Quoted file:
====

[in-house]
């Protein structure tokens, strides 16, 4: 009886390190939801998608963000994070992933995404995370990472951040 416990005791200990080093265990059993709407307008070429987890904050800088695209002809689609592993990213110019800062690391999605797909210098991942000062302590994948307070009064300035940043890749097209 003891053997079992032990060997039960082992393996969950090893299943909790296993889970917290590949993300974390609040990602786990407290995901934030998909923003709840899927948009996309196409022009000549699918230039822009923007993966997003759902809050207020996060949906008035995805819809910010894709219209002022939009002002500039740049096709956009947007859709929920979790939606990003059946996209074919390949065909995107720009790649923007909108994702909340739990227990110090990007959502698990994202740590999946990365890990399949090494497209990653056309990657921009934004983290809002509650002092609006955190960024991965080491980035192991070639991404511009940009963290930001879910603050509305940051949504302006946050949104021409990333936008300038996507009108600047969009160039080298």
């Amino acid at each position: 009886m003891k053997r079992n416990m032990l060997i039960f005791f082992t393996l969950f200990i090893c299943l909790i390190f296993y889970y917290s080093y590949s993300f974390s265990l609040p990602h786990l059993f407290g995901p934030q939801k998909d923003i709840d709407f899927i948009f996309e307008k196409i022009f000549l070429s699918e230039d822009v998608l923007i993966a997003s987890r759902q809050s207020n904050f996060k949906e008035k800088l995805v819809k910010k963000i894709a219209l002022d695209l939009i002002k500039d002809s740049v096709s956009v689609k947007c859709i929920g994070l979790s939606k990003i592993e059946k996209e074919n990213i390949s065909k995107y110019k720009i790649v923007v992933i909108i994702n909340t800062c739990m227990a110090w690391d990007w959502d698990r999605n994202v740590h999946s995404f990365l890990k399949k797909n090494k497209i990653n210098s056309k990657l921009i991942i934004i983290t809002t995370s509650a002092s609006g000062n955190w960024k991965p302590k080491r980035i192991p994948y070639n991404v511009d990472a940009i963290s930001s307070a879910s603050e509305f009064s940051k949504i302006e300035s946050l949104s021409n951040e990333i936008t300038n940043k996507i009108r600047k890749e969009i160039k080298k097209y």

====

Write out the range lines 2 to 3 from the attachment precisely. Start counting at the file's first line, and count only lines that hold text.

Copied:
């Protein structure tokens, strides 16, 4: 009886390190939801998608963000994070992933995404995370990472951040 416990005791200990080093265990059993709407307008070429987890904050800088695209002809689609592993990213110019800062690391999605797909210098991942000062302590994948307070009064300035940043890749097209 003891053997079992032990060997039960082992393996969950090893299943909790296993889970917290590949993300974390609040990602786990407290995901934030998909923003709840899927948009996309196409022009000549699918230039822009923007993966997003759902809050207020996060949906008035995805819809910010894709219209002022939009002002500039740049096709956009947007859709929920979790939606990003059946996209074919390949065909995107720009790649923007909108994702909340739990227990110090990007959502698990994202740590999946990365890990399949090494497209990653056309990657921009934004983290809002509650002092609006955190960024991965080491980035192991070639991404511009940009963290930001879910603050509305940051949504302006946050949104021409990333936008300038996507009108600047969009160039080298």
């Amino acid at each position: 009886m003891k053997r079992n416990m032990l060997i039960f005791f082992t393996l969950f200990i090893c299943l909790i390190f296993y889970y917290s080093y590949s993300f974390s265990l609040p990602h786990l059993f407290g995901p934030q939801k998909d923003i709840d709407f899927i948009f996309e307008k196409i022009f000549l070429s699918e230039d822009v998608l923007i993966a997003s987890r759902q809050s207020n904050f996060k949906e008035k800088l995805v819809k910010k963000i894709a219209l002022d695209l939009i002002k500039d002809s740049v096709s956009v689609k947007c859709i929920g994070l979790s939606k990003i592993e059946k996209e074919n990213i390949s065909k995107y110019k720009i790649v923007v992933i909108i994702n909340t800062c739990m227990a110090w690391d990007w959502d698990r999605n994202v740590h999946s995404f990365l890990k399949k797909n090494k497209i990653n210098s056309k990657l921009i991942i934004i983290t809002t995370s509650a002092s609006g000062n955190w960024k991965p302590k080491r980035i192991p994948y070639n991404v511009d990472a940009i963290s930001s307070a879910s603050e509305f009064s940051k949504i302006e300035s946050l949104s021409n951040e990333i936008t300038n940043k996507i009108r600047k890749e969009i160039k080298k097209y």